Supply chain disruptions are accelerating robotics

By Pedro Palandrani, Research Analyst, Global X ETFs

Over the past few decades, many corporations in advanced economies took advantage of low trade barriers and globally integrated supply chains to outsource manual tasks to workers in countries with lower labor costs. But recently, exogenous risks such as trade conflicts, geopolitical tensions and, now, the COVID-19 crisis have companies rethinking their supply chain strategies. Reshoring manufacturing to their home countries and diversifying supply chains are now priorities as firms look to maintain greater control and avoid costly interruptions. While some may expect these efforts to increase labor costs, we believe companies will rely heavily on the latest robotics and automation technologies to help control expenses.

Offshoring Transformed Supply Chains 

Historically, offshoring manufacturing offered companies an attractive alternative to domestic production. Featuring lower labor costs, attractive exchange rates, relaxed regulatory environments and strong support from local governments, many firms enthusiastically outsourced or offshored much of their manufacturing operations to developing economies. China in particular became the world’s factory, accounting for approximately 13% of total global exports and 11% of total global imports.1 Other emerging markets followed suit, with countries like India, Vietnam and Thailand courting companies to establish factories within their borders.

Today, the world trades approximately $20 trillion worth of physical merchandise.2Emerging economies represent almost half of that volume, totaling $8.2 trillion in exports, as much of these goods are assembled in emerging markets and consumed by richer countries.3 Since China entered the World Trade Organization (WTO) in 2001, the US lost over 4 million manufacturing jobs.4

Monthly Numbers of US Manufacturing Employees

Yet we may be on the cusp of a paradigm shift as companies realize the unintended consequences of offshoring. The US-China trade conflict raised alarm bells about the fragility of global supply chains. Brexit and the United States-Mexico-Canada Agreement (USMCA) further damaged confidence in international trade agreements. And in addition to these policy-driven concerns, the COVID-19 crisis and its impact on Chinese factories highlighted the risks associated with concentrating manufacturing efforts within specific geographies.

Simply put, companies must prioritize supply chain integrity over the cost savings associated with offshoring. While utilizing low cost labor overseas may improve profit margins, if a supply chain breaks down due to a changing geopolitical landscape, health risks, or other black swan events, there is no profit margin – because there are no products to sell.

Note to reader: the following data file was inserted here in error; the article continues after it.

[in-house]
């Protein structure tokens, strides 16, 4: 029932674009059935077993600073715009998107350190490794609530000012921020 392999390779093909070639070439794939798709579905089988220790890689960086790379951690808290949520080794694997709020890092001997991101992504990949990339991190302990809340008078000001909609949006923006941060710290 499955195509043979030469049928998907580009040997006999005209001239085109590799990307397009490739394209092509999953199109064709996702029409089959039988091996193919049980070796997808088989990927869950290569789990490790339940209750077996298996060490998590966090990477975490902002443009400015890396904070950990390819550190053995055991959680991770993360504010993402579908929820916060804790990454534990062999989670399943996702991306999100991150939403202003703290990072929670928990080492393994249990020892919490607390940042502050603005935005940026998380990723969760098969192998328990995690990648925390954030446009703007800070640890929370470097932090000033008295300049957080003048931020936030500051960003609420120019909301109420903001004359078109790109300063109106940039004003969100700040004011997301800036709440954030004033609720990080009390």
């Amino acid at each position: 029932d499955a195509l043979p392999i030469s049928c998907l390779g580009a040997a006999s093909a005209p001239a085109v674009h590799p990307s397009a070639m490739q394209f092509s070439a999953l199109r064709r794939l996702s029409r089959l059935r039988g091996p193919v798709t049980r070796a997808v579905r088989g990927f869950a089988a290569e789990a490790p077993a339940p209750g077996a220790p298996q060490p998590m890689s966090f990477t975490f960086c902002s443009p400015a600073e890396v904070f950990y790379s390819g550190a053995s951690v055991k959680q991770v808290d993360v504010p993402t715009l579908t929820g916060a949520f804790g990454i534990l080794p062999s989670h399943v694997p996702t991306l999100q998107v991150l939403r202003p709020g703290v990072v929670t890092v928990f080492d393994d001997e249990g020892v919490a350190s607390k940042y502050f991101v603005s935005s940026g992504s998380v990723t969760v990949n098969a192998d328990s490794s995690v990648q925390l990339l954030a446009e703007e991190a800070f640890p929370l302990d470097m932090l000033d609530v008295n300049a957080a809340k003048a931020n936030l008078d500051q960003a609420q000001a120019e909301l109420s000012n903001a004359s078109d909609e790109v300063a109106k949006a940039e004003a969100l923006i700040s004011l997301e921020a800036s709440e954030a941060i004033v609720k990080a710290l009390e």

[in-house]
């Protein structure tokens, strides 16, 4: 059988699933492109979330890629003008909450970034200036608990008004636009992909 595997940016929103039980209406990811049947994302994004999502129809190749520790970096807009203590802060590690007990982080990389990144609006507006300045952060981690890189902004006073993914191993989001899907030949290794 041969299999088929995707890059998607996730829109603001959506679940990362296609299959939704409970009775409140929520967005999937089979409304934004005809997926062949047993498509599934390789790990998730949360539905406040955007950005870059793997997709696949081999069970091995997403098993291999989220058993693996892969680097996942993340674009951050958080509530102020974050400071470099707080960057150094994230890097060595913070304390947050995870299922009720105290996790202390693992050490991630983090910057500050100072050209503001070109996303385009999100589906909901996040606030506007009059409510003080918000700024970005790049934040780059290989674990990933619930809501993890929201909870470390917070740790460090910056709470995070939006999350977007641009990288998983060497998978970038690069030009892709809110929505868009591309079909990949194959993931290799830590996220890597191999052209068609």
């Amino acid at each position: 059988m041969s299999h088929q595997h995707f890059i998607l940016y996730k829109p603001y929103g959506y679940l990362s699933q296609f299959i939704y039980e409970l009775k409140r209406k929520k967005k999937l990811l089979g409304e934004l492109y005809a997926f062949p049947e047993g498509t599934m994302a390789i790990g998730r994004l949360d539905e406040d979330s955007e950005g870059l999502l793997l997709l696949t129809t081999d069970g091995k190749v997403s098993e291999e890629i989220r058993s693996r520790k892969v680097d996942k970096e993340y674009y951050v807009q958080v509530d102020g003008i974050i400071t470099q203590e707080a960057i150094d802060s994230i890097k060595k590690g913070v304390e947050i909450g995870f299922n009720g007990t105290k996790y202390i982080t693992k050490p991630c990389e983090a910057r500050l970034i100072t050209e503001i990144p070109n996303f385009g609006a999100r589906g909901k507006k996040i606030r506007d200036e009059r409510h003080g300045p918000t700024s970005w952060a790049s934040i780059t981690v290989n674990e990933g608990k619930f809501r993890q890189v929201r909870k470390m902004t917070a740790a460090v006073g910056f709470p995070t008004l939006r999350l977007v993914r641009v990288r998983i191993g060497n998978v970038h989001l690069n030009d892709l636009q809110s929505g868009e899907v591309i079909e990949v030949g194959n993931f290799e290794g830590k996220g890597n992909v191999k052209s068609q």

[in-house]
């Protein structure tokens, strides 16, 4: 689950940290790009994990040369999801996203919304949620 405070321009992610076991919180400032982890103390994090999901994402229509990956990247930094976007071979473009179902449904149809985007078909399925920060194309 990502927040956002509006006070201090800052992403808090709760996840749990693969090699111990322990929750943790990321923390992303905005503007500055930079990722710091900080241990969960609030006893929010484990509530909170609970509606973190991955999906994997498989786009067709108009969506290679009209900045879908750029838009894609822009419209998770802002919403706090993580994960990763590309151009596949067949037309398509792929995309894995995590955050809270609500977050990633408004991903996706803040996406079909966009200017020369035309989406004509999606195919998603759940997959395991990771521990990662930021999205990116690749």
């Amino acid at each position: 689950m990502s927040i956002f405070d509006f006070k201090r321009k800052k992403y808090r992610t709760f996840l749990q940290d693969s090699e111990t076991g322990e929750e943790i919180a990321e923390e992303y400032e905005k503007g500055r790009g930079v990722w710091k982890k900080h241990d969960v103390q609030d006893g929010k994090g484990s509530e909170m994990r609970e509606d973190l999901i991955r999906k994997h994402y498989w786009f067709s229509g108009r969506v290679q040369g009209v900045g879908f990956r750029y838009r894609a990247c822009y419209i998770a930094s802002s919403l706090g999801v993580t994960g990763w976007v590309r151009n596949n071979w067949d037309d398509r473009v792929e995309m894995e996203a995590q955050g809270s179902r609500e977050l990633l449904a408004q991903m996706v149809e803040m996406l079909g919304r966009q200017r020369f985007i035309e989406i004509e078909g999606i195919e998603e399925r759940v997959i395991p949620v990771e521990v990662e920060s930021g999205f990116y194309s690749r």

In the wake of the COVID-19 crisis, companies are becoming increasingly aware of this truism. Approximately one month after the COVID-19 arose in Wuhan, roughly 31% of factories remained shut down in China and 32% had people working from home.5 Given that many factories implement just-in-time manufacturing, restarting production after an extended shutdown can take weeks for the supply chain to fully come back to life. Major corporations have warned that the extended supply chain disruption could result in lost sales. Apple, for example, recently announced that they do not expect to meet the revenue guidance provided for the March quarter given supply-side disruptions.6 Auto companies around the world also halted some of their production as a result of shortages of parts supply from China. Nissan, Fiat Chrysler, Hyundai, Honda, and a few others among the group of car manufacturers that have announced supply disruptions.

Securing Operations Through Reshoring 

Labor costs in developed economies are undoubtedly much higher than in emerging economies. While manufacturing wages in China average CNY 72,000 per year, which equates to about $10,000, the US average of $46,000 is more than four times higher.7 Such dramatic cost differences historically accelerated the trend of offshoring. But manufacturing locally has non-monetary advantages that ought to be considered as well, such as bringing operations closer to company management, research and development, and customers. Onshore manufacturing also operates within domestic regulatory regimes, which are more familiar to local firms and often more stable than international agreements.

Robotics Can Accelerate Reshoring Efforts

As companies consider the tradeoffs between onshore and offshore manufacturing, robotics and artificial intelligence are likely to be the x-factors that tip the scales in favor of onshoring. Automation allows companies to offset some of the costs of reshoring by enlisting robots to complete certain tasks rather than human workers. Robots work tirelessly across shifts and can complete certain tasks faster and more accurately than humans, while not requiring raises or benefits.